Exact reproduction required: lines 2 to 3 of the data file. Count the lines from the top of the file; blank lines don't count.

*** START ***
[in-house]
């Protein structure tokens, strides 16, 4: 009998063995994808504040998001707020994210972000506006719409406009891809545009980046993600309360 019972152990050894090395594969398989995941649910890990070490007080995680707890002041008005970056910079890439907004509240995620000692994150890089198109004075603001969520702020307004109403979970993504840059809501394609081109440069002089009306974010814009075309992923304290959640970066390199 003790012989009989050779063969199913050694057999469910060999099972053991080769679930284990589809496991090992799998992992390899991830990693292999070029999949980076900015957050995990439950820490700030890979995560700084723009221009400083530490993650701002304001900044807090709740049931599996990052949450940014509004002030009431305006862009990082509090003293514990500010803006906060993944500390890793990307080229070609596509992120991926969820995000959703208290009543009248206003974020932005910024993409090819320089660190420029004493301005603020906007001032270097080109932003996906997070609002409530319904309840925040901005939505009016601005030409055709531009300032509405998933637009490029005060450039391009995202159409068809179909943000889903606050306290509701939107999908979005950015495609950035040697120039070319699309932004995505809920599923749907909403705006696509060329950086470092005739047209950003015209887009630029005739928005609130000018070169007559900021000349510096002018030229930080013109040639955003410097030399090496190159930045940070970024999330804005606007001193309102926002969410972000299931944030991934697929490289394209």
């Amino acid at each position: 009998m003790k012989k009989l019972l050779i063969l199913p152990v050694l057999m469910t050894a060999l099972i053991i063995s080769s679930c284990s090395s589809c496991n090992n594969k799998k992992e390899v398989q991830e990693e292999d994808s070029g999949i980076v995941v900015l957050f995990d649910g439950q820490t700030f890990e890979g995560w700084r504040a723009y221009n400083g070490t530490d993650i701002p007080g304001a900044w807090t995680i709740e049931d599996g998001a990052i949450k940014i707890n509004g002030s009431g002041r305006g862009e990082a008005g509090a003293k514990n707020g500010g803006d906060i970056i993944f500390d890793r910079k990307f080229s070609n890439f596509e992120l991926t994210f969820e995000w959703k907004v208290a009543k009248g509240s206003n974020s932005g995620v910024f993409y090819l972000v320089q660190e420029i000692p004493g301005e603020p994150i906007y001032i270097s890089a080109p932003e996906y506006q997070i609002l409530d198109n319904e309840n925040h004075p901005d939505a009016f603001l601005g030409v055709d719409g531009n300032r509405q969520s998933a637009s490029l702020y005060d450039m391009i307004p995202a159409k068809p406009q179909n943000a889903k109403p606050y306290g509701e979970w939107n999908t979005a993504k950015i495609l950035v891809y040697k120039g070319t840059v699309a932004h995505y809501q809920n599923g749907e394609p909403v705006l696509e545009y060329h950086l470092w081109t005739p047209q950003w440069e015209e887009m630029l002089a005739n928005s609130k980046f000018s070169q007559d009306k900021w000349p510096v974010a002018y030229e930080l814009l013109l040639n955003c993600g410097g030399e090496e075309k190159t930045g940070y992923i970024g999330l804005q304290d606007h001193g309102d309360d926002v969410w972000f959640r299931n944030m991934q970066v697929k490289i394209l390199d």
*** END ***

């Protein structure tokens, strides 16, 4: 009998063995994808504040998001707020994210972000506006719409406009891809545009980046993600309360 019972152990050894090395594969398989995941649910890990070490007080995680707890002041008005970056910079890439907004509240995620000692994150890089198109004075603001969520702020307004109403979970993504840059809501394609081109440069002089009306974010814009075309992923304290959640970066390199 003790012989009989050779063969199913050694057999469910060999099972053991080769679930284990589809496991090992799998992992390899991830990693292999070029999949980076900015957050995990439950820490700030890979995560700084723009221009400083530490993650701002304001900044807090709740049931599996990052949450940014509004002030009431305006862009990082509090003293514990500010803006906060993944500390890793990307080229070609596509992120991926969820995000959703208290009543009248206003974020932005910024993409090819320089660190420029004493301005603020906007001032270097080109932003996906997070609002409530319904309840925040901005939505009016601005030409055709531009300032509405998933637009490029005060450039391009995202159409068809179909943000889903606050306290509701939107999908979005950015495609950035040697120039070319699309932004995505809920599923749907909403705006696509060329950086470092005739047209950003015209887009630029005739928005609130000018070169007559900021000349510096002018030229930080013109040639955003410097030399090496190159930045940070970024999330804005606007001193309102926002969410972000299931944030991934697929490289394209």
């Amino acid at each position: 009998m003790k012989k009989l019972l050779i063969l199913p152990v050694l057999m469910t050894a060999l099972i053991i063995s080769s679930c284990s090395s589809c496991n090992n594969k799998k992992e390899v398989q991830e990693e292999d994808s070029g999949i980076v995941v900015l957050f995990d649910g439950q820490t700030f890990e890979g995560w700084r504040a723009y221009n400083g070490t530490d993650i701002p007080g304001a900044w807090t995680i709740e049931d599996g998001a990052i949450k940014i707890n509004g002030s009431g002041r305006g862009e990082a008005g509090a003293k514990n707020g500010g803006d906060i970056i993944f500390d890793r910079k990307f080229s070609n890439f596509e992120l991926t994210f969820e995000w959703k907004v208290a009543k009248g509240s206003n974020s932005g995620v910024f993409y090819l972000v320089q660190e420029i000692p004493g301005e603020p994150i906007y001032i270097s890089a080109p932003e996906y506006q997070i609002l409530d198109n319904e309840n925040h004075p901005d939505a009016f603001l601005g030409v055709d719409g531009n300032r509405q969520s998933a637009s490029l702020y005060d450039m391009i307004p995202a159409k068809p406009q179909n943000a889903k109403p606050y306290g509701e979970w939107n999908t979005a993504k950015i495609l950035v891809y040697k120039g070319t840059v699309a932004h995505y809501q809920n599923g749907e394609p909403v705006l696509e545009y060329h950086l470092w081109t005739p047209q950003w440069e015209e887009m630029l002089a005739n928005s609130k980046f000018s070169q007559d009306k900021w000349p510096v974010a002018y030229e930080l814009l013109l040639n955003c993600g410097g030399e090496e075309k190159t930045g940070y992923i970024g999330l804005q304290d606007h001193g309102d309360d926002v969410w972000f959640r299931n944030m991934q970066v697929k490289i394209l390199d």